At the close of 2019, HSE University once again ranked first among Russian organizations in the RePEc/IDEAS (Research Papers in Economics) world ranking and advanced to a record-breaking 129th place. The ranking evaluates economic, academic, and research institutions based on their publication activity in economics.
Moscow, Tatarstan and St. Petersburg are the leaders of the new ranking. Based on 53 indicators, the ranking can be used by regional governments to develop and optimize their innovation policy. The ranking presentation was held on October 31 at a press conference hosted by the TASS news agency.
Russian President Vladimir Putin signed Decree No. 672 on November 26 “On the creation of an innovation cluster in Moscow,” thus putting in motion an initiative of Moscow Mayor Sergei Sobyanin that the Higher School of Economics had played an active role in developing. Throughout the past year, HSE specialists studied the best practices of the world’s innovative megacities, worked with the Moscow government to hold a series of expert discussions on the principles of forming an innovation supercluster, and developed a draft concept establishing guidelines for interactions between potential cluster participants. Over time, the planned supercluster has the potential to embrace Moscow’s entire advanced-technology economy.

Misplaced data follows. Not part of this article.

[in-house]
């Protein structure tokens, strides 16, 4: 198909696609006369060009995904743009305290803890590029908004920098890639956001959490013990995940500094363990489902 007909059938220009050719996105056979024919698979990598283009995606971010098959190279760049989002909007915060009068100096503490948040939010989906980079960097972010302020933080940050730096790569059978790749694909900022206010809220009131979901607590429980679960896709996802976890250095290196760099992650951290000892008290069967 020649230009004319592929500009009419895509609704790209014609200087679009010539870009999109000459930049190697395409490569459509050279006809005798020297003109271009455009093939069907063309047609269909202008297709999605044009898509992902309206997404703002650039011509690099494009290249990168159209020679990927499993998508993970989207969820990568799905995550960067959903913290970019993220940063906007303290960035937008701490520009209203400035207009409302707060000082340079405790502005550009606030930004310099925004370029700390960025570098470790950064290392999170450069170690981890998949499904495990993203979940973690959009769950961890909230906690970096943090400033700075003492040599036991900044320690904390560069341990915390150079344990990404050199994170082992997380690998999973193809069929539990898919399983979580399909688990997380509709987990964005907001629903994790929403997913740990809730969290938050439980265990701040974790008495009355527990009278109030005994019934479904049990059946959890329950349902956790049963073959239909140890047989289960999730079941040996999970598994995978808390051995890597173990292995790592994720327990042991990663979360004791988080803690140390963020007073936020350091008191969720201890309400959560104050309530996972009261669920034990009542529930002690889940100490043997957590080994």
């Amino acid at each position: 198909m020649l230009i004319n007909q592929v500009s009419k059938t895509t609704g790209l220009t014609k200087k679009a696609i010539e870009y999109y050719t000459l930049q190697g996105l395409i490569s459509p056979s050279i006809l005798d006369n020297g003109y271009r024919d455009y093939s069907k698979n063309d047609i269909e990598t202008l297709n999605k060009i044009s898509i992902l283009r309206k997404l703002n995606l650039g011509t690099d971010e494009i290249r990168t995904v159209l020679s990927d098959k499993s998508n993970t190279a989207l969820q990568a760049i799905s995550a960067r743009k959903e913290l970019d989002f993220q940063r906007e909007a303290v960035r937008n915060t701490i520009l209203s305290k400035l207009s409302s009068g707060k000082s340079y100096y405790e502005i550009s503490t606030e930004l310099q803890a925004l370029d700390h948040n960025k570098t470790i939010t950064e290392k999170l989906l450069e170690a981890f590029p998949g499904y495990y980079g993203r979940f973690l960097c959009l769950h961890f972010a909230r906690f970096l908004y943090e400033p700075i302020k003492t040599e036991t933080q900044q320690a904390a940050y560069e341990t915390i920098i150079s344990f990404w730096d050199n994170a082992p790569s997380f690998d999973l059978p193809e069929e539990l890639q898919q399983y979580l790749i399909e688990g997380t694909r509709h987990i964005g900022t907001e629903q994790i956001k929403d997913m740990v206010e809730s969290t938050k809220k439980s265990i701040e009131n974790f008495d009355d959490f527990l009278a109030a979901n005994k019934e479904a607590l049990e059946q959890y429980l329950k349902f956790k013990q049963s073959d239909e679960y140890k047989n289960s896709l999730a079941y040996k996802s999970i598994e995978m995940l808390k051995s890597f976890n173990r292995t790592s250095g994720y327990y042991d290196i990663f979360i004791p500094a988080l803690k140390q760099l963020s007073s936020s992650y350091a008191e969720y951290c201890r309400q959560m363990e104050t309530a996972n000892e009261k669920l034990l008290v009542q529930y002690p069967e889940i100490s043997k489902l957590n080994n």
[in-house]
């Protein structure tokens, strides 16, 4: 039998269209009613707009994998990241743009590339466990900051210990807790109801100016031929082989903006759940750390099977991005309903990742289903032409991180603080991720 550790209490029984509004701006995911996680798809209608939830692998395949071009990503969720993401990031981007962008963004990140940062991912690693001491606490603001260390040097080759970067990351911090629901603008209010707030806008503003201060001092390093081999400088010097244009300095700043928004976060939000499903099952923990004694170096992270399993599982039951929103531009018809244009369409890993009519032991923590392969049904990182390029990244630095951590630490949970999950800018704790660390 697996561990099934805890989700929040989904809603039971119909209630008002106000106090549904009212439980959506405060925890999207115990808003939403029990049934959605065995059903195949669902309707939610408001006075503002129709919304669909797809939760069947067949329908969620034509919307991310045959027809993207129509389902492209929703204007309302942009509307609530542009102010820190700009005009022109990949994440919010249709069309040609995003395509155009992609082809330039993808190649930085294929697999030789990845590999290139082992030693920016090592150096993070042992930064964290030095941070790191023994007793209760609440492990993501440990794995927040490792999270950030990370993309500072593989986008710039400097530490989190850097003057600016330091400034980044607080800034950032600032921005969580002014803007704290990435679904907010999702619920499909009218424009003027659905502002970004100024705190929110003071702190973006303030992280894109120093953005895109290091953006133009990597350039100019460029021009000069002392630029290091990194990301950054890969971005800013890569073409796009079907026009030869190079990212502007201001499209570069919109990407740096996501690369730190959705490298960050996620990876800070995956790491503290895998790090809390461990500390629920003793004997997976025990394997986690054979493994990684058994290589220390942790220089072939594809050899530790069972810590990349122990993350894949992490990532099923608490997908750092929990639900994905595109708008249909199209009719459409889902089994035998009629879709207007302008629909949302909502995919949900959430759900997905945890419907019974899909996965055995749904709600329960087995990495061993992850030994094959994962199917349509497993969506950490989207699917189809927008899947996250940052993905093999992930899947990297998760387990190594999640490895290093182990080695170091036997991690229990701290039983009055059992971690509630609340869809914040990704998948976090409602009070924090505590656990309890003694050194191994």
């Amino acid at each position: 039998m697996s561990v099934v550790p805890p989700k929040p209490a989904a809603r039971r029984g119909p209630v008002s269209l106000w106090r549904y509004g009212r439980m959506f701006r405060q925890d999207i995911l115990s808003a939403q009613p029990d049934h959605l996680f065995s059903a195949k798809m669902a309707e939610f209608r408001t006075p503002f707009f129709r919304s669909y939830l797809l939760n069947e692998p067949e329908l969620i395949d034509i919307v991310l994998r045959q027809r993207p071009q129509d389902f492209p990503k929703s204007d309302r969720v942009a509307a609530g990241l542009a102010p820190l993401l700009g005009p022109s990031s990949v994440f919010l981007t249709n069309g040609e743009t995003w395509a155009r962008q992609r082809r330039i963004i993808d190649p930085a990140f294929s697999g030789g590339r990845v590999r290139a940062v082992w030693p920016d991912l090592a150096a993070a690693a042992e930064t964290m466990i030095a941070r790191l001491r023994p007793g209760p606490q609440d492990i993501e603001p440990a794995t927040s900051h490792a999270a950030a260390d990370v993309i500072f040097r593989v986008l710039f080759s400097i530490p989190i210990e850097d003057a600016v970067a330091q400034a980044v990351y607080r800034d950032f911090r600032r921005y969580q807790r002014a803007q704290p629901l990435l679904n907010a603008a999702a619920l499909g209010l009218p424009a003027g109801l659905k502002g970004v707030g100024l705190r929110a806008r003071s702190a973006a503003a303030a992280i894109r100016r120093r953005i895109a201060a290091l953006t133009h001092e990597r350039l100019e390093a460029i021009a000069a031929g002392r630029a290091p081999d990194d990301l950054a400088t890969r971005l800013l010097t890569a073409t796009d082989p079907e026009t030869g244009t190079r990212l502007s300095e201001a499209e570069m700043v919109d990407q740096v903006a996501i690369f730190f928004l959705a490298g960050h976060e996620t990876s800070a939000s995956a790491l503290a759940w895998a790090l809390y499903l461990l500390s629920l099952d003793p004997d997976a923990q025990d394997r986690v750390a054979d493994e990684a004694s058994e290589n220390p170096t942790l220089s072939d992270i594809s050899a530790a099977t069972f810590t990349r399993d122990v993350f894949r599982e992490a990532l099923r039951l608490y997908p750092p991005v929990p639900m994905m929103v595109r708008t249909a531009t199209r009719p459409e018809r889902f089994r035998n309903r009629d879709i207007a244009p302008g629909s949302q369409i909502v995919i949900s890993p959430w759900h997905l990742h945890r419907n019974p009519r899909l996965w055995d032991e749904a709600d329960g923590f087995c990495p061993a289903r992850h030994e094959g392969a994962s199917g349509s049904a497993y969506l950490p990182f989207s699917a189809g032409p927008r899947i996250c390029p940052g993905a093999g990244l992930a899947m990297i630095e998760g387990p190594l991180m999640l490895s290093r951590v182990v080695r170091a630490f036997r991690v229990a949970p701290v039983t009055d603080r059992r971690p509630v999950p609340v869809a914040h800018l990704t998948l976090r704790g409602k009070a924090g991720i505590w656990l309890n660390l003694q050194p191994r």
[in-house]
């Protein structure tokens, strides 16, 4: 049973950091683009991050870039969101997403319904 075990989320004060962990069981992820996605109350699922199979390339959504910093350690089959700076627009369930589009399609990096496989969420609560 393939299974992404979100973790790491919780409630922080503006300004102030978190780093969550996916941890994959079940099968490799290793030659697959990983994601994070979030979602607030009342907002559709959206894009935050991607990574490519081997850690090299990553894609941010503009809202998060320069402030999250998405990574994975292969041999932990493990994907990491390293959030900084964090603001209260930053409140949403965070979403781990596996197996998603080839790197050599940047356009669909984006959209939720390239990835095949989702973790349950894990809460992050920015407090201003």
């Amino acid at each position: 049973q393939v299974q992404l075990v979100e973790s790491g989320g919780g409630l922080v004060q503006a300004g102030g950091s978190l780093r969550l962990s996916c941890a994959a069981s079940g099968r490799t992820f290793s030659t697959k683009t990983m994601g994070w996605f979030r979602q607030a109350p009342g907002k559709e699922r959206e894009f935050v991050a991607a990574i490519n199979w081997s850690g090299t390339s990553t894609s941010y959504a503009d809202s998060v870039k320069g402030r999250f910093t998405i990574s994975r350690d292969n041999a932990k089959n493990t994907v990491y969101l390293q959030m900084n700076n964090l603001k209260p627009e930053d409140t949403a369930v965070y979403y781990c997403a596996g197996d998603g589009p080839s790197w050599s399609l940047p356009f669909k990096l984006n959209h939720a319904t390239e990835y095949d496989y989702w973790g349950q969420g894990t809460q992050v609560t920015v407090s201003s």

During a plenary session of the HSE XIX April International Academic Conference, participants discussed the technological future of the Russian economy and how it relates to objectives such as speeding up economic growth and improving the quality of life.
Slower GDP growth rates over the last several years were brought about by changes on international markets and the exhaustion of transformational bonuses due to the transition from a planned economy to a market economy, and this slowdown proves the necessity of looking for new solutions for stimulating the economy. The authors of the paper ‘Structural Changes in the Russian Economy and Structural Policy’ conducted a large-scale analysis on structural policy in Russia and around the world, as well as on possible ways for this policy to develop further. The first presentation of the paper took place as part of the plenary session called ‘Structural Policy in Russia: New Conditions and a Possible Agenda,’ which closed out HSE’s XIX April International Academic Conference.
The subject of the risks and challenges related to sanctions on Russia is crucial in defining a number of different areas of economic policy. Participants in the round table focused on improving the business environment as one of the ways of responding to sanctions, exchanged opinions during the 19th April International Academic Conference on Economic and Social Development about how to move into positive economic growth while under this external pressure.